The company is aiming to achieve a final investment decision for the project this year and has already signed a 5mn metric ton/yr deal to supply German utility, Uniper. Pieridae is planning to supply gas to Goldboro LNG using existing pipelines – keeping costs down relative to its rival LNG Canada, which is planning a new multi-billion-dollar pipeline.
The biggest deal outside North America in Q3 was also gas-focused, with Santos buying Quadrant Energy for $2.15bn in Australia. The primary reason for the acquisition was to expand Santos’ gas operations in Western Australia, and the deal will boost gas production volumes, generating cash flow for future LNG expansion projects. Santos recently divested its non-core Asian assets to Ophir, and the deal further emphasises the company’s refocusing on its home Australian market.
Another notable gas-focused deal was OMV’s agreement with Malaysia’s Sapura Energy to acquire a 50% interest in Sapura’s wholly-owned subsidiary, Sapura Upstream. The new “strategic partnership” includes a portfolio of commercially viable gas assets offshore Sarawak and acreage in New Zealand, the Gulf of Mexico and Australia.
Companies seeking to rid themselves of fossil fuel assets on environmental grounds have also brought no-longer-needed assets to the market as they seek greener investors and customers. The fourth largest deal this year, amounting to just under $2.4bn, came from Caixa Bank, which sold off its 9.36% stake in Repsol as part of plans to divest from fossil fuel and other industries, presenting a greener image to customers in the process.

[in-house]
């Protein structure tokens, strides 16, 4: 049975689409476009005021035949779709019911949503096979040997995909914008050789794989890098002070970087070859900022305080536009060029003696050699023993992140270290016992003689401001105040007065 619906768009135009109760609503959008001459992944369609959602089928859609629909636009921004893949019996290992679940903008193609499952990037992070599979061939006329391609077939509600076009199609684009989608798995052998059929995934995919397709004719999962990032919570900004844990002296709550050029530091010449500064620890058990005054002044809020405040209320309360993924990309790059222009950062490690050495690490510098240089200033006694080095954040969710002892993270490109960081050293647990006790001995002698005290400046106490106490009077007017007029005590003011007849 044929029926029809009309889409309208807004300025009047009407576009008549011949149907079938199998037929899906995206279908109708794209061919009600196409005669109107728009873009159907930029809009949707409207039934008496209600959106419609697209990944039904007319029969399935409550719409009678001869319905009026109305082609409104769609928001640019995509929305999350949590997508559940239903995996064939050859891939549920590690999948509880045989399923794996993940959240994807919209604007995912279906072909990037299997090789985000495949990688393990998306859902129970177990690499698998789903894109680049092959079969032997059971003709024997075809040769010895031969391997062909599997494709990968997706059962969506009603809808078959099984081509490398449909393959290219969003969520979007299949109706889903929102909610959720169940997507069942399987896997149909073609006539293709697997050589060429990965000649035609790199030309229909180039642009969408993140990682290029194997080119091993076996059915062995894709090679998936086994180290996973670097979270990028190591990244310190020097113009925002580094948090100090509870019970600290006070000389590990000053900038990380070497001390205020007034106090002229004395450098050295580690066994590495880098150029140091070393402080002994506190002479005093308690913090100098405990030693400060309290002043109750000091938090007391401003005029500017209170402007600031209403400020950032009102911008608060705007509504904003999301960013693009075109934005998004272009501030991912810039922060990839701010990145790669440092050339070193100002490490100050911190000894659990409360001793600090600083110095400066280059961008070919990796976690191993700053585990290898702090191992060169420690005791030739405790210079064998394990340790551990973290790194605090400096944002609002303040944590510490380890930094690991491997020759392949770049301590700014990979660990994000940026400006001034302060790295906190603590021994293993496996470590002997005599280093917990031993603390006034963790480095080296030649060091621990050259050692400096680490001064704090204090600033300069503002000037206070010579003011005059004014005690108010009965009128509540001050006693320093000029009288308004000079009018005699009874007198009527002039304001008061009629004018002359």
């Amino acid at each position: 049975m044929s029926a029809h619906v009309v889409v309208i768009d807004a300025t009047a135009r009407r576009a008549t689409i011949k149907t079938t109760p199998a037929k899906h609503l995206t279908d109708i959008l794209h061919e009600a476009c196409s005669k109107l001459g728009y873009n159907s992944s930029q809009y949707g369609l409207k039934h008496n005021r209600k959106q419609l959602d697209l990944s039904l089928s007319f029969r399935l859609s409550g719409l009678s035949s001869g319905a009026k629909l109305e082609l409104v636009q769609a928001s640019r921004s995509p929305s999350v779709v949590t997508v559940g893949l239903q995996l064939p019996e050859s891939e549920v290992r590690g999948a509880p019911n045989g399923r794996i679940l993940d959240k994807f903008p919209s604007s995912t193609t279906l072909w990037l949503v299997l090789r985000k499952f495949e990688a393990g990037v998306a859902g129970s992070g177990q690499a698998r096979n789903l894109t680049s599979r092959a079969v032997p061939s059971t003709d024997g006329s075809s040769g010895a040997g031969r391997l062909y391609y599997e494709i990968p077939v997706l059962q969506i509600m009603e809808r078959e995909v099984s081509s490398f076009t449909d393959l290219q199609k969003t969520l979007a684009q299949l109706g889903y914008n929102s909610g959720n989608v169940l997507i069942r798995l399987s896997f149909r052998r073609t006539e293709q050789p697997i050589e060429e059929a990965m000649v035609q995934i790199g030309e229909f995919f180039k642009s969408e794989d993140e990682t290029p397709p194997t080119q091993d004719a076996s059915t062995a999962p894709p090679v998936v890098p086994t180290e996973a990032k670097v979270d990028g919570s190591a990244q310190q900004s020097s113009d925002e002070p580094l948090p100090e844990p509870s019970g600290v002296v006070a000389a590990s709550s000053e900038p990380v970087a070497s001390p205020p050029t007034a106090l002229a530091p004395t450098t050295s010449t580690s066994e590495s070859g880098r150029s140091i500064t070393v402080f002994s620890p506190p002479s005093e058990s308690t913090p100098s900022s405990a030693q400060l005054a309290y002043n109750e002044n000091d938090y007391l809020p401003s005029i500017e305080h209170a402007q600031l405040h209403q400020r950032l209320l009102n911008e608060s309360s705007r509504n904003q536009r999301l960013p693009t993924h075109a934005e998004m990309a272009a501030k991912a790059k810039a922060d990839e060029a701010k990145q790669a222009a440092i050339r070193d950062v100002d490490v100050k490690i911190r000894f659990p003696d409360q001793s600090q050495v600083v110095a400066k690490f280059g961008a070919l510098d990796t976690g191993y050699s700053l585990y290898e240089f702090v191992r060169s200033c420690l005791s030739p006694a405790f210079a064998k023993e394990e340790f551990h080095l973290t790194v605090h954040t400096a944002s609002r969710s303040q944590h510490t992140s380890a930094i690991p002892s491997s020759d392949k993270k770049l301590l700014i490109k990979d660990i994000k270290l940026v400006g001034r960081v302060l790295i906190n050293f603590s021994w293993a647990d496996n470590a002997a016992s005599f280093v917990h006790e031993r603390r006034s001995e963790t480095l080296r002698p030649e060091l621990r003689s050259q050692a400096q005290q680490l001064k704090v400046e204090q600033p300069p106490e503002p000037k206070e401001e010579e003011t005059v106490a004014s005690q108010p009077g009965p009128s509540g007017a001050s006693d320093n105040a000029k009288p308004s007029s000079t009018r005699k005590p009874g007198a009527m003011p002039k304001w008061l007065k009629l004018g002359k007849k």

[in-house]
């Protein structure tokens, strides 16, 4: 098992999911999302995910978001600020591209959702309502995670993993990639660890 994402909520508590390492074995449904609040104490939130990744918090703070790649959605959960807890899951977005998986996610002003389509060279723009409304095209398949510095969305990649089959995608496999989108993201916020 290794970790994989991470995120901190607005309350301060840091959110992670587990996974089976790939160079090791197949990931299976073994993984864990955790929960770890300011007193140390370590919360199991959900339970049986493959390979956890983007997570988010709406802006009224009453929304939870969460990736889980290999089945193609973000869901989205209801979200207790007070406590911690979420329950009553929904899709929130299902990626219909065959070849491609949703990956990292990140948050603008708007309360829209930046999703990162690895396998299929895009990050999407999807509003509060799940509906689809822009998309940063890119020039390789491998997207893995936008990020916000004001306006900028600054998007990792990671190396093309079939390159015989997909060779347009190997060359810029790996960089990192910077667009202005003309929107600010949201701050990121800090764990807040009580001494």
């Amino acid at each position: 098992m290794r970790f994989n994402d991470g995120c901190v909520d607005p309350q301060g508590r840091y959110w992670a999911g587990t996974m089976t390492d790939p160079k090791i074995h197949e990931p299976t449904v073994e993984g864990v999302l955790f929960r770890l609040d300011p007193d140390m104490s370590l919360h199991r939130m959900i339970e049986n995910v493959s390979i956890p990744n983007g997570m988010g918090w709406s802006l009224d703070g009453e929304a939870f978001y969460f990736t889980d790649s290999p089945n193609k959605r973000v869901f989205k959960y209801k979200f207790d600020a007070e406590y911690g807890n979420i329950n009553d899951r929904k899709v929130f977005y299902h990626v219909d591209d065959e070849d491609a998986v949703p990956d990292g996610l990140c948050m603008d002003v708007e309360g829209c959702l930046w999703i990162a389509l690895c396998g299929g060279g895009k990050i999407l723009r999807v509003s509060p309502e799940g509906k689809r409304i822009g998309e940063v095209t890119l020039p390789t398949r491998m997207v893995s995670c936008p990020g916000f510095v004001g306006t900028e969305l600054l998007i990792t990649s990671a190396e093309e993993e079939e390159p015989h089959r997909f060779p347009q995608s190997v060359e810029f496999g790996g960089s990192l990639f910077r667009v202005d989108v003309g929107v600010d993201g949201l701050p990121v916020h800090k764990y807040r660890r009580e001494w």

The biggest deal of this sort to date is the former Dong Energy’s sale of its hydrocarbon assets to Ineos for £1.3 bn in 2017, when the former Danish oil and gas producer became Oersted and a renewables-only operation. Similar trends are occurring outside upstream oil and gas, in the power sector, where Scottish Power recently divested itself of gas-fired generating and hydro assets, which went to Drax, leaving it with only wind. Engie is also becoming greener, shedding coal and some of its gas – but not, notably, its plans to finance part of Gazprom’s Nord Stream 2 pipeline.
While analysts such as Drillinginfo point to plentiful assets on the market as a sign that high levels of M&A activity are likely to continue, the recent high crude prices and volatility, along with higher interest rates and rising concerns over global economic growth and geopolitical events, could well dampen interest over coming months.